‘Am I enjoying it? Yeah. It’s something different.’

‘It’s cold! But it’s something to do. I was here yesterday too, and the day before. It’s sort of fun’

You can see more pictures of what we’ve done so far over at our Flickr account. There is still a lot more to do and we will be heading back during the Easter break to finish up, and add some original graffiti artwork to hang on the garden walls. Watch this space for the next update and some ‘after’ pictures!

 

A place of their own – on belonging beyond borders

Over the past few months, Dost’s Child and Adolescent mental Health Services (CAMHS) Practitioner Jessica Muir has been presenting her research, ‘Belonging Beyond Borders,’ to the Tavistock Clinic’s Refugee Forum and students at University Campus Suffolk. This has provided an opportunity to share Dost’s approach to working with refugees with other organisations.  The presentations have led to some interesting discussions and debates about what we need to feel at home and what factors might prevent young refugees from feeling settled in the new communities that they find themselves in.

It was through working with young people at Dost that Jessica first became interested in the impact that spaces and places can have on the psychological experience of young unaccompanied refugees. There was little previous research in this area, the focus having been in other, more cognitive areas. Knowing the impact that location can have on mental wellbeing, Jessica decided to investigate further. For this study, she spoke to young men between the ages of 19 and 23, who had arrived in the UK less than five years ago. All of the young men were from Iraq and Afghanistan. The majority of unaccompanied migrants arriving in the UK at the present time are from Afghanistan.*The interviews raised a number of issues:

For example, discussions about the Home Office and Job Centre revealed the negative attitudes that young refugees encounter in bureaucratic spaces:

Because you know, especially the Home Office, you know, you don’t have leave to remain you know, they, they look at you different to other people, that time. Job Centre is, it depends on the person, helping you, talking to you… Some of them it’s like they think, she or her or him, they think money in their pocket or his pocket to you, they think like that. …They think, they think they are giving money from their pocket… You know what I mean?

In contrast, when the interviewees spoke about places in which they feel comfortable, this emphasised the positive effect of community spaces where they can make friends and share their stories:

…Most of them, is in the same situation, so you know you are not alone, you’re not the only one on that boat, you got people that are there, that have got the same problem that you’ve got, that’s what makes it good as well… You know, it makes it interesting, it’s not like I’m going there and I’m the only one to come from Iraq travelling and stuff, I’m not the only one who has a difficult story, it’s everyone there…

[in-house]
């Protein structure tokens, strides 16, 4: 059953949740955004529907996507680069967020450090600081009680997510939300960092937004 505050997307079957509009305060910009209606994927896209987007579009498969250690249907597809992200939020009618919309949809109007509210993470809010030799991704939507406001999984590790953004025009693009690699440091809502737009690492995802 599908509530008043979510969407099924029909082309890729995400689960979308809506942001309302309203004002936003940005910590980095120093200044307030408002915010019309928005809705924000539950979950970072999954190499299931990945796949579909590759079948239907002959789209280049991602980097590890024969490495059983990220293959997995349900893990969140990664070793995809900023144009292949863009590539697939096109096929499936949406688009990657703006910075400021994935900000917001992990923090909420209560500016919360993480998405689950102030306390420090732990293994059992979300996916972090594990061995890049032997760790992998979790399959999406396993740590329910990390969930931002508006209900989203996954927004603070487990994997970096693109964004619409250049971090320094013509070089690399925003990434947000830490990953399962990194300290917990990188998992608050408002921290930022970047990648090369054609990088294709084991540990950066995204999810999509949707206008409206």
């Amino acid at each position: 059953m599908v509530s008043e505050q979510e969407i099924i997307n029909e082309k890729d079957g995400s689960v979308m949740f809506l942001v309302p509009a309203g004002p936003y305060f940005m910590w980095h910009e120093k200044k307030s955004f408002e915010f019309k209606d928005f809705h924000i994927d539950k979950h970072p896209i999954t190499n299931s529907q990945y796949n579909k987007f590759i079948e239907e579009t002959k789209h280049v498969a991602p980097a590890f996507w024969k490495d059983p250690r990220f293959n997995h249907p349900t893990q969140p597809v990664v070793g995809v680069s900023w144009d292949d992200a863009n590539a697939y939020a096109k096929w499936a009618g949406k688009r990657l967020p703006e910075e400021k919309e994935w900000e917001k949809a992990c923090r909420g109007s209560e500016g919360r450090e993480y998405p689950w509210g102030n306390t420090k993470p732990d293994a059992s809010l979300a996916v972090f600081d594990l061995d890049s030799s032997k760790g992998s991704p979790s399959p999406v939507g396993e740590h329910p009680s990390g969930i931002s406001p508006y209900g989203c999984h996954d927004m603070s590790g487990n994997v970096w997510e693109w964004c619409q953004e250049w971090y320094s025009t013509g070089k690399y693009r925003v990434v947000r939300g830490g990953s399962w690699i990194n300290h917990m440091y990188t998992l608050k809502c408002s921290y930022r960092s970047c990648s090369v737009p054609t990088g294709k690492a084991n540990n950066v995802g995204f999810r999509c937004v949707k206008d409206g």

The research confirmed that having a space in which they feel comfortable has a direct and positive impact on the mental wellbeing of displaced young people. This suggests that therapeutic work with young refugees may need to move beyond traditional, clinical settings and encompass community initiatives. If you would like further information about this research, please contact Jessica.

 

*Source: Home Office Statistics released February 2013

 

Dost headlines in Newham

Earlier this month, a team of young people from Dost presented their plans to improve the borough of Newham and work with other groups within London.

This presentation was part of Athan 31, a London-wide programme developed by London Youth, to empower young people to make a difference to their local community.

The Newham Recorder covered our Athan 31 panel meeting and we made the headlines! You can read the article on their website.

Dost has been part of Athan 31 since it began in June 2012. Our young people have enjoyed planning and getting involved in sessions as part of the panel, which has helped them to develop new skills. Since July, the young people have completed the first two stages of the project: ‘My Group’ and ‘My Club.’ This has meant that so far, they have been able to plan projects that benefit them and their Youth Club.

Our young people are now on the ‘My Community’ stage of the process, which will be enable them to work with other local groups on projects that will benefit  the wider community.  Our upcoming Garden Grafitti Project is funded by Athan 31.

 

Dost youth fill up on ‘Feast’

Recently a group of young people from Dost headed to the Young Vic Theatre at Waterloo, to see new Yoruba music and dance show, Feast.

The story centres around three sisters separated by a mischievous trickster whose greatest pleasure comes from creating chaos. The audience follow them on their journey across continents and centuries in an effort to be reunited.